What does “college ready” mean? Dean Dad tackles the question from a community college instructor teaching first-year writing. He offers two definitions:
The first is the student who places immediately into college-level courses, who has the finances, transportation, and books all arranged, and who has a clear goal in mind. This student is optimally prepared to succeed in college, and it would be glorious if more students arrived like this. Students who know what they want are likelier to attain it, and students who have their various ducks in a row at the outset are well-situated to succeed. … (Do they succeed because they’re prepared, or are they prepared because they’re the type that tend to succeed? I’d guess it’s some of each.)
The second is the student who has identifiable risk factors, but who can still get it together. This is the more common type . . . This is the student with some academic gaps, some economic or family challenges, and, sometimes, some old, unhelpful habits that tend to die hard.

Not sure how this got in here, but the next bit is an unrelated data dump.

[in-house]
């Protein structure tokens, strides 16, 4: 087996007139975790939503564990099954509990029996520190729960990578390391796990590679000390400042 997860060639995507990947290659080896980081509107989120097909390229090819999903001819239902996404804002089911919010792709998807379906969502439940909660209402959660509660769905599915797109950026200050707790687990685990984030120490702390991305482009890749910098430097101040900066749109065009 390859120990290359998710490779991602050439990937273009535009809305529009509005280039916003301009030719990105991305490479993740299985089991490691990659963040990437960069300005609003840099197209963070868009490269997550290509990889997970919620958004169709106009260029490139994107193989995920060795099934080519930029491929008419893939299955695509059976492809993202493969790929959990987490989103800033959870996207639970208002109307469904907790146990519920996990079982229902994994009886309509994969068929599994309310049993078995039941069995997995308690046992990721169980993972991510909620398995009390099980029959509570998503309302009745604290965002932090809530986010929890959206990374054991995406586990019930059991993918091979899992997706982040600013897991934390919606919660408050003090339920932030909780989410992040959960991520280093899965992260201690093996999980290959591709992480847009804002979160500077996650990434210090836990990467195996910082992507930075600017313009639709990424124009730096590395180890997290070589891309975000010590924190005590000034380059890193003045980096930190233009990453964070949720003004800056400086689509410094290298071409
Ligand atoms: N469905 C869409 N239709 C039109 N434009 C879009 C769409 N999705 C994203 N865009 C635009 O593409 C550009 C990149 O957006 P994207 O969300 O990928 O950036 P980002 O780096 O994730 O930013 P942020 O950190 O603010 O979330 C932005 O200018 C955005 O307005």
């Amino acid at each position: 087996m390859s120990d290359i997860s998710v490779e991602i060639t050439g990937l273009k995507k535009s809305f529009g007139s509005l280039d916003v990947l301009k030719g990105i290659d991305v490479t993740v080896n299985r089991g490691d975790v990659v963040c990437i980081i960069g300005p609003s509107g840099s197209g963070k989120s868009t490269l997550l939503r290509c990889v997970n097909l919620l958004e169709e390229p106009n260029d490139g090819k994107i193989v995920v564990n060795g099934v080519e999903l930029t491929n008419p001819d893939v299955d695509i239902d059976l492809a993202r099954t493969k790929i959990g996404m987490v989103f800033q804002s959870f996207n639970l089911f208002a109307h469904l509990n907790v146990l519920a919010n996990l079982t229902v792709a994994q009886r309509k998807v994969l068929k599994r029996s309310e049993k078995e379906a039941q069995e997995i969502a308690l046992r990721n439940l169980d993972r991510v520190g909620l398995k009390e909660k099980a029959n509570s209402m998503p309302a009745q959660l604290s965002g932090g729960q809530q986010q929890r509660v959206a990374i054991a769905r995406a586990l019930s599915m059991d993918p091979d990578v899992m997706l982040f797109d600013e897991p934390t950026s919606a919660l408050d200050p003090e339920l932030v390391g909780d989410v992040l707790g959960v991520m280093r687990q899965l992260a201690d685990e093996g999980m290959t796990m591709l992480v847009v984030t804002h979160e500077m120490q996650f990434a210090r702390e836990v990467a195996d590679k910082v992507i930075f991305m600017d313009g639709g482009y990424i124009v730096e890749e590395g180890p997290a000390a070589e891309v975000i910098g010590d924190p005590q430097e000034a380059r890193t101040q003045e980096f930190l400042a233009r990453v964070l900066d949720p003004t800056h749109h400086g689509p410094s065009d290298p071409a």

At colleges that take the second type — and the third type, the totally unprepared — it’s challenging to teach introductory and developmental courses year after year, the dean writes. Some people burn out.
Instructors need “to convey to students an expectation that they will succeed,” and help students identify their goals so they’ll see a purpose to their effort.
His own college has shifted career advising from the last semester to the first semester. “Once the goal is in mind, it’s much easier to have discussions about pathways and strategies,” the dean writes.